One of the last things any of us want to be called is "selfish." We often end up doing things we don't want to do to avoid being seen as selfish. In my counseling work with people, I often hear the questions, "Aren't I being selfish if I take care of myself instead of take care of everyone else? Am I being selfish if I do what I want instead of what someone else wants me to do?"
The problem occurs because of an inaccurate definition of "selfish."
You are being selfish when:
- You expect others to give themselves up for you.
- You make others responsible for taking care of your feelings of pain and joy.
- You get angry at others for doing what they want to do rather than doing what you want them to do.
- You consistently make your own feelings, wants, needs and desires important without also considering others feelings, wants, needs and desires.
- You believe you are entitled to special treatment, such as not having to wait in line.
- You take care of your own feeling, wants, desires and needs rather than expecting others to take care of you.
- You support others in doing what brings them joy, even when they are not doing what you want them to do.
- You show caring toward others for the joy it give you rather than out of fear, obligation or guilt.
- You have the courage to take loving action in your own behalf, even if someone gets angry with you. For example, you go to bed early because you are tired, even if your partner gets angry at you for not watching a movie with him or her.
- You have the courage to speak your truth about what you will or will not do, and what you do or do not feel, rather than give yourself up to avoid criticism, anger or rejection.
Giving yourself up to avoid being called selfish is not self-responsible - it is manipulative and dishonest. When you give yourself up to avoid criticism, you are trying to control how another feels about you.
Taking loving care of ourselves, with no intent to harm another, is self-responsible. Yet we are often called "selfish" when we take care of ourselves. For example, Tammy had signed up to take one of my Inner Bonding weekend workshops and was really looking forward to it. She let her husband, Frank, and two children know weeks before the workshop that she was going, and that it was important to her. The day before the workshop Frank was given four great tickets to a basketball game. He wanted Tammy to go with him the next day, which was the first day of the workshop. When she said no, he got angry at her and told her she was selfish for doing what she wanted to do rather than spending the time with the family. Tammy came to the workshop with much to work on!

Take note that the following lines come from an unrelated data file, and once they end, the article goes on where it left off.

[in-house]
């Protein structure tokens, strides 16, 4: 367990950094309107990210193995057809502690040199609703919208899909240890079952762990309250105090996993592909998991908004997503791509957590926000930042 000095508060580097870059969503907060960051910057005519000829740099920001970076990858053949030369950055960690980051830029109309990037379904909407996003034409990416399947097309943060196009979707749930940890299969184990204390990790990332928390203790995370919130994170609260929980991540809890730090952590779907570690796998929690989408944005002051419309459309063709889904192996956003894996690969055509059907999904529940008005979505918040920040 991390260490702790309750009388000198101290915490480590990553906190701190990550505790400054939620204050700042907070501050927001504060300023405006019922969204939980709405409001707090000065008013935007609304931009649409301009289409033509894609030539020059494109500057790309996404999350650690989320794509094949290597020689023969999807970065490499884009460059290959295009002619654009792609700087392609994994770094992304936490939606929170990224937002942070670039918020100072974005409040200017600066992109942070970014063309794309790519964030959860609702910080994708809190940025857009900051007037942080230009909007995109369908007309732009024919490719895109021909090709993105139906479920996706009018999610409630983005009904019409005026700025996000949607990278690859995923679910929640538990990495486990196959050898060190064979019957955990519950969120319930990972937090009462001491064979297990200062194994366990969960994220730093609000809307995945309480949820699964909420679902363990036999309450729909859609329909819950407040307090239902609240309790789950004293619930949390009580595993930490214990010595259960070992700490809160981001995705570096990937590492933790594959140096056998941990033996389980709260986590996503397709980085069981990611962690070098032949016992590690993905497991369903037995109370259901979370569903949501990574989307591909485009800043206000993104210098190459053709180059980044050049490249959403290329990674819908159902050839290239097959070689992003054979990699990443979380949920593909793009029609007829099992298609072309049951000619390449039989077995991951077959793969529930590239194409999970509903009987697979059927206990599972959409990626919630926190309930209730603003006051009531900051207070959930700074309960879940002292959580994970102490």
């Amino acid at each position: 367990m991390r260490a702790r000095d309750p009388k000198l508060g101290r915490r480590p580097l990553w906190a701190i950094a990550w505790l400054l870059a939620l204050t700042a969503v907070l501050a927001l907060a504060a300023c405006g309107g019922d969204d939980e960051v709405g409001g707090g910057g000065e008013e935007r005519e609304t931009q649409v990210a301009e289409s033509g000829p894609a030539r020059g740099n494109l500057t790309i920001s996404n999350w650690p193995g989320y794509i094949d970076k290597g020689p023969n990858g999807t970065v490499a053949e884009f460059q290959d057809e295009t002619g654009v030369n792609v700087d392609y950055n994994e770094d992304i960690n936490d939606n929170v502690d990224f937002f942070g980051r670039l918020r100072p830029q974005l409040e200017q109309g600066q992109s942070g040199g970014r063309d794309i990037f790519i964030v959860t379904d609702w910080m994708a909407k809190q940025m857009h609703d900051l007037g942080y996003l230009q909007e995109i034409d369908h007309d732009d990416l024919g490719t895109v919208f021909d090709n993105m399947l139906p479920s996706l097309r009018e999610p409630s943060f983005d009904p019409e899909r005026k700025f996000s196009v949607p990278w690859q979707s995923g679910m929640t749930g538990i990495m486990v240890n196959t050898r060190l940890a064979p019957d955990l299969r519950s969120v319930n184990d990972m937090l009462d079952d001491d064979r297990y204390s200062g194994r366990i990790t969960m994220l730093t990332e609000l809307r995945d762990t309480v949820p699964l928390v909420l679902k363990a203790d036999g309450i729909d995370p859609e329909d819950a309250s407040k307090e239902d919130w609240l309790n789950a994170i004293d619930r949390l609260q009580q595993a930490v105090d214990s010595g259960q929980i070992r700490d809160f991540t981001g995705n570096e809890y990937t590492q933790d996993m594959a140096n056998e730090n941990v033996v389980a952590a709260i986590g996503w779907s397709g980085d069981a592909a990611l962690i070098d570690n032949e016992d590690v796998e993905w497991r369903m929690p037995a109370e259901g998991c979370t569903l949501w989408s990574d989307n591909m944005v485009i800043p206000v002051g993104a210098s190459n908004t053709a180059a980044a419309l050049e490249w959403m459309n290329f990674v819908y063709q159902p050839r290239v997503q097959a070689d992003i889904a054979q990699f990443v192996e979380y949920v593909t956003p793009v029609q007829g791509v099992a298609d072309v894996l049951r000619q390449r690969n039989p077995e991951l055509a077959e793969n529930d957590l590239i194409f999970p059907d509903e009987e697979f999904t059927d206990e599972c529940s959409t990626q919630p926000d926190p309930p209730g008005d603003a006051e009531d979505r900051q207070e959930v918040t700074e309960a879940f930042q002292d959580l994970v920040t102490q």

In reality, it was Frank who was being selfish in expecting Tammy to give herself up and do what he wanted her to do rather than what was really important to her. He was not caring at all about Tammy - he just wanted what he wanted. He felt entitled to be angry at her and try to make her feel guilty when she didn't give in to his demands.
For Tammy, this was a crazy-making situation. Being labeled as selfish when it is really Frank who was being selfish is crazy-making. Many of us grew up with parents who crazy-made us in this way - demanding that we give ourselves up for them and telling us we were selfish when we were actually taking responsibility for our own happiness and well being.
It is important for each of us to define selfishness and self-responsibility for ourselves so that we are not dependent upon others' definition of us. When, through your inner work, you become secure in knowing that you not only have the right, but the responsibility, to support your own joy and highest good - with no intent to harm another - then you will not be tempted to give yourself up when someone tells you that you are selfish for not doing what he or she wants. When we are secure in knowing that our own intent is a loving one, we do not have to manipulate others into defining us as caring by giving ourselves up.
Join Dr. Margaret Paul for her 30-Day at-home Course: "Love Yourself: An Inner Bonding Experience to Heal Anxiety, Depression, Shame, Addictions and Relationships."
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